Do you believe that people who don’t TALK about giving money, time, and goods away are not generous? I’ve always thought that the idea was to keep quiet about donations and helping others because talking about it would be like bragging. (Or putting someone that has a hard time asking for help in an unwanted spotlight.) Maybe I am wrong there though and there would be benefits to telling the world about giving.
What kind of discussion would you like to see about generosity?
Thanks for your comment Jackie. I really appreciate your questions. They made me sit back and think about this topic quite a bit.
I do believe that most people who are generous talk about giving, but perhaps I should take a poll to find out. I know plenty of people who donate and talk about setting aside money in their budgets. Similarly those who volunteer often talk about where they volunteer or how they help out.
I have heard this “bragging” argument before, but quite frankly I don’t believe it. Do you? In the PF space people “brag” about their savings rates. They “brag” about making wise financial decisions. They “brag” about getting stimulus checks, not paying any taxes and putting all of the money into savings. They “brag” about all sorts of things related to money. So if we can talk about all these things and “not” consider them “bragging” then how can we not talk about donating or contributing to charities? Why is this one topic considered “bragging” when clearly all of the other topics can be seen as “bragging” too.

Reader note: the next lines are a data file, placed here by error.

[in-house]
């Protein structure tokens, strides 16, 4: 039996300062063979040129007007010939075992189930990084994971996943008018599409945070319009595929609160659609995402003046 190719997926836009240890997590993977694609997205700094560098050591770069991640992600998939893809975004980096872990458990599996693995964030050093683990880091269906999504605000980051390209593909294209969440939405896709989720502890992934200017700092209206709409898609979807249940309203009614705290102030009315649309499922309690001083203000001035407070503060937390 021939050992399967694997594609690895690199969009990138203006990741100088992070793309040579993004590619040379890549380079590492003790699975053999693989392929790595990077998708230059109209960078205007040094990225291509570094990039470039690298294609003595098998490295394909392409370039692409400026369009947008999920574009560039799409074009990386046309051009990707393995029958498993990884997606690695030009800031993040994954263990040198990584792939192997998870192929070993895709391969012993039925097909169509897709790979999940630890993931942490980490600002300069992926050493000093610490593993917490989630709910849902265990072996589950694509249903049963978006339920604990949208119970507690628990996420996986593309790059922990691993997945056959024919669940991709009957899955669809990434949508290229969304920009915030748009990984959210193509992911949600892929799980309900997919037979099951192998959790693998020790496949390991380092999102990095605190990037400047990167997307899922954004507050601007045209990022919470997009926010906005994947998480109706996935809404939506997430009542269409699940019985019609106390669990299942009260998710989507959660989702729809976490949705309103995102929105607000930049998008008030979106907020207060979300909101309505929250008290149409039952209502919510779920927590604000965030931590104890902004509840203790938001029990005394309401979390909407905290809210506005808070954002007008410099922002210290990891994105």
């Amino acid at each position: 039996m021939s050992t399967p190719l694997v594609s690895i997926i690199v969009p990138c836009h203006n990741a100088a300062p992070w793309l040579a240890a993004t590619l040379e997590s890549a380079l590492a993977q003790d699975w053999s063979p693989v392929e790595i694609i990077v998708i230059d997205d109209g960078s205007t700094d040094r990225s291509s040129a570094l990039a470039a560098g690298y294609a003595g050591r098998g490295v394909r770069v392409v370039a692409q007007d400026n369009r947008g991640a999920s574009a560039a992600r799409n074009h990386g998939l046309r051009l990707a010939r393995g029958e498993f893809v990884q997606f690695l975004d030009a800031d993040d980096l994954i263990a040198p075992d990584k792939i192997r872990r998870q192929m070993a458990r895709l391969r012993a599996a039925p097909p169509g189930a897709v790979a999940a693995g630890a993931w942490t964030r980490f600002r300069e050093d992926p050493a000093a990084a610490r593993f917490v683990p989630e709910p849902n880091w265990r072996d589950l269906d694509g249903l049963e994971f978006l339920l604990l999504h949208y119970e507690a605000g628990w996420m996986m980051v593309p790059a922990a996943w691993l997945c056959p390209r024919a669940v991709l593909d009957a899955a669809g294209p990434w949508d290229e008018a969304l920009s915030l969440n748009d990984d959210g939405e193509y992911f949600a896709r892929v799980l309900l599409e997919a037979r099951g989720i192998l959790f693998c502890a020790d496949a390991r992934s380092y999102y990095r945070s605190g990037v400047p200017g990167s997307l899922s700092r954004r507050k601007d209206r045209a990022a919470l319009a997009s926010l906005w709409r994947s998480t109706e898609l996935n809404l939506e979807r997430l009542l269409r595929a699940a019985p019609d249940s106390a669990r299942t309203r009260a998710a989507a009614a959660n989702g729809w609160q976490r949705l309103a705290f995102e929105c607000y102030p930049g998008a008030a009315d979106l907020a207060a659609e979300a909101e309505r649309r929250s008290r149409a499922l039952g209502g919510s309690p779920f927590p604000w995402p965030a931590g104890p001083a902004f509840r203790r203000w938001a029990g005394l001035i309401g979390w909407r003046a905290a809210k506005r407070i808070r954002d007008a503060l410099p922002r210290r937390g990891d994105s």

In my opinion a lot of what we read, write and talk about could be considered bragging, so why don’t we talk about generosity too? I think it’s because a lot of people don’t give. Another case in point. A lot of bloggers write about their monthly or yearly expenses. They outline in detail how much they pay for their cars, houses, food, etc, etc. They list these items in great detail. They talk about how little they spend per month. They include “fun” categories and all sorts of other one off categories. Where are the details on giving? Why are they missing? Is it because they don’t want to be seen as bragging or because they don’t give?